Tale of wines

Wine trails have always attracted lovers of good wine or those who are simply curious to find out more. Certain local winemakers, who actively promote their estate and wine production, clearly contribute to the growing interest in wine (evidenced by the success of the Costières de Nîmes at the Jeudis de Nîmes — market held every Thursday — in July and August, the annual Vine Awards or prize-winning Nîmes wines event.) Wine tourism has recently taken off in the region.

tales of wine


Choose a drink


A bitter aperitif invented in Paris in 1846 by Joseph Dubonnet. Dubonnet is made from wines from Roussillon, plant extracts and the bark of quinine, a South American tree introduced into Europe in the 17th century by Spanish missionaries. Its flavor is very sweet, fruity, resembling blackcurrant. The original recipe is 14.8% alcohol per volume but another red Dubonnet and a white Dubonnet at 19% alcohol per volume were created for the American market. It can be enjoyed straight or in a cocktail.




An apéro obtained by the flavoring of a mixture of wine (75% minimum) and neutral alcohol with plant extracts like absinthe (in red vermouth), and artemisia (in white vermouth). It has between 14.5 and 22% alcohol. There are several different types of vermouth, dry vermouth (50 to 60g of sugar/L), which is clear, and rosso vermouth (100 to 150g of sugar/L), which is sweeter and caramel colored. Noilly Prat is the most commonly known commercial brand of French Vermouth. Italy produces the Martini and Cinzano.




Campari is an Italian bitter. It can be enjoyed straight or in cocktails, the most famous being the Americano, created in 1917 in honor of the American soldiers who defended Europe. For an Americano, just add vermouth and fizzy water.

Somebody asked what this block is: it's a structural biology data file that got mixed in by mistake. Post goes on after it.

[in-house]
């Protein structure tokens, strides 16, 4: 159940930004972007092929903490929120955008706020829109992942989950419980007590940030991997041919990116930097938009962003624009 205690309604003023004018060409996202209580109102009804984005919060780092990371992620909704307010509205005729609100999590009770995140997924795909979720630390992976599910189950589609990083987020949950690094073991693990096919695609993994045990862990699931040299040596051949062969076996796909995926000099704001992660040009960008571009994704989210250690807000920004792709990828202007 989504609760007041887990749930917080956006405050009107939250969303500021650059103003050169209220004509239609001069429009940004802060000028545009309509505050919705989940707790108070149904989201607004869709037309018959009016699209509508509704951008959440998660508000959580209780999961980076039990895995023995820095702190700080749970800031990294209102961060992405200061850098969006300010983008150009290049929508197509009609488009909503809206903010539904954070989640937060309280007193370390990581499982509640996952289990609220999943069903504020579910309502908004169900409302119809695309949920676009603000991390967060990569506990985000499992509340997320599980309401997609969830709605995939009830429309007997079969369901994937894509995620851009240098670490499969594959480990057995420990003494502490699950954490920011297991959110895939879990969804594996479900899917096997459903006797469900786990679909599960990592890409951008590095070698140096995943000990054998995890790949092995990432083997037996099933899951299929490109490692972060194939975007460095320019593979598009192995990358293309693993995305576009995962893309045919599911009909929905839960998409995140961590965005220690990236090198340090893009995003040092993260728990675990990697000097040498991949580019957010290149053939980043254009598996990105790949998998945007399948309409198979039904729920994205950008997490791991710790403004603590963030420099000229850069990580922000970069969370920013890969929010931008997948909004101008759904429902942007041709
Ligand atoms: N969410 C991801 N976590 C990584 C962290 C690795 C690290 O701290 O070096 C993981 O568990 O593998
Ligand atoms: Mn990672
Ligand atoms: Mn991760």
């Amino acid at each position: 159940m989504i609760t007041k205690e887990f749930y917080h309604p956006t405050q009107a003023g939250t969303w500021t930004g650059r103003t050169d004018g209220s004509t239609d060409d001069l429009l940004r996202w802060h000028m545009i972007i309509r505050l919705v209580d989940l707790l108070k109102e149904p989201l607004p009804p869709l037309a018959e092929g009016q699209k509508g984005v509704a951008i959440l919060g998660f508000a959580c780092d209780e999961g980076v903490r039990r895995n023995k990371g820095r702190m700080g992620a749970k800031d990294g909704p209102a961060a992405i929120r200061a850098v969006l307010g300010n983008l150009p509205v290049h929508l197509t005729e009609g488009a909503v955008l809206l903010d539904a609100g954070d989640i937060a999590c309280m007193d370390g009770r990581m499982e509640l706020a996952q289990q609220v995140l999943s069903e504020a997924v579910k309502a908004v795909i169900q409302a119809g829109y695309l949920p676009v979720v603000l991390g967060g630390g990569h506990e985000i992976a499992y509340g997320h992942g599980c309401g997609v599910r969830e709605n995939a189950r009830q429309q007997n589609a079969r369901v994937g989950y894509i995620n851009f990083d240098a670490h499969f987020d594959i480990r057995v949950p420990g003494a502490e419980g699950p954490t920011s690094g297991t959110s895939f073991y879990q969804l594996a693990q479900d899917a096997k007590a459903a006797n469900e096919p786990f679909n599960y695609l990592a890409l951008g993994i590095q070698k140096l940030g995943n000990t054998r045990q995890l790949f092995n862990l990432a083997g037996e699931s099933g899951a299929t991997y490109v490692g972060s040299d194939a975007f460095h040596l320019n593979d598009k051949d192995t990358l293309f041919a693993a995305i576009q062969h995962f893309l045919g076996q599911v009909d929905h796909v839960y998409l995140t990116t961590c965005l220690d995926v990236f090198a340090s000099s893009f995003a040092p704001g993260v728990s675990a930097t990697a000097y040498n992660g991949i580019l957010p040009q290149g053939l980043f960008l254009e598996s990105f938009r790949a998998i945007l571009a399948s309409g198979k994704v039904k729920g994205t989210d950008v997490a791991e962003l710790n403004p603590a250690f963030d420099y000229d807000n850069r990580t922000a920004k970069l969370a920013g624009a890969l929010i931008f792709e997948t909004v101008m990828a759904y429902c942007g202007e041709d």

pineauPineau des Charentes

The Charentes, a department in central France named after the Charente river, is famous for Cognac and Pineau. Pineau was invented when a winemaker in the Charentes poured grape must accidentally into a barrel containing cognac. It is a sweet strong wine.





Suze is an aperitif based on the maceration in alcohol of gentiane roots from the Auvergne, citrus flavors and aromatic plants. It is a bittersweet beverage with a subtle flavor.

Llo and Behold

Llo and Behold

Les Bains Llo - hot thermal springs In the Cerdagne and Capcir, in the summer, cooler air, stunning mountain scenery, and a rest from the beach and sand in every orifice... make a trip to the mountains an absolute pleasure. And in the winter, when snow covers the land, it’s natural to turn to snow sports, but have you thought of combining a day in the mountains with the delights of the natural, hot thermal springs at Llo?


The price of a bottle of wine by Colin Trickett


For many people there is a slight mystery around the fact that one can pay as little as 3.70 euros for a bottle of Provence rosé or Costières de Nîmes and yet also pay 35 euros for a bottle of the same vintage and similar designation. There is no simple answer to the conundrum but I am attempting in this article to highlight some of the factors that may account for these huge differences.


Lussan, a village full of character by Carole Rommene


lussanProud of its Village de Caractère new accreditation, Lussan is a place with a soul and a rich past. Located in the north of the Gard department between Alès and Bagnols- sur-Cèze, this pretty fortified place overlooking the valley is surrounded by beautiful landscapes. From the top of its 15th century medieval castle, one is spoilt by the magnificent view: Mont Ventoux on one side, the Pre-Alps on the other, the Monts de l’Ardèche mountain chains behind and the Mont Bouquet on the far corner.


Is Beer the New Wine? by Élodie Orton

Is Beer the New Wine

Mention the South of France and especially the Gard department to anyone and the following images usually spring to mind: sunshine, wine, le Pont du Gard, Nîmes, bull fighting, flamingos, Aigues-Mortes… These are the tourist clichés but the Gard is a vast territory especially north of Nîmes. Once the scrubland is over and you enter the Cévennes, this is another world: hills covered in chestnut trees, beautiful rivers, family campsites, great walks, old stone walled farms, B&B hidden in deep valleys where the Protestants could hide during the religion wars, and a heavy history of coal and mineral mining.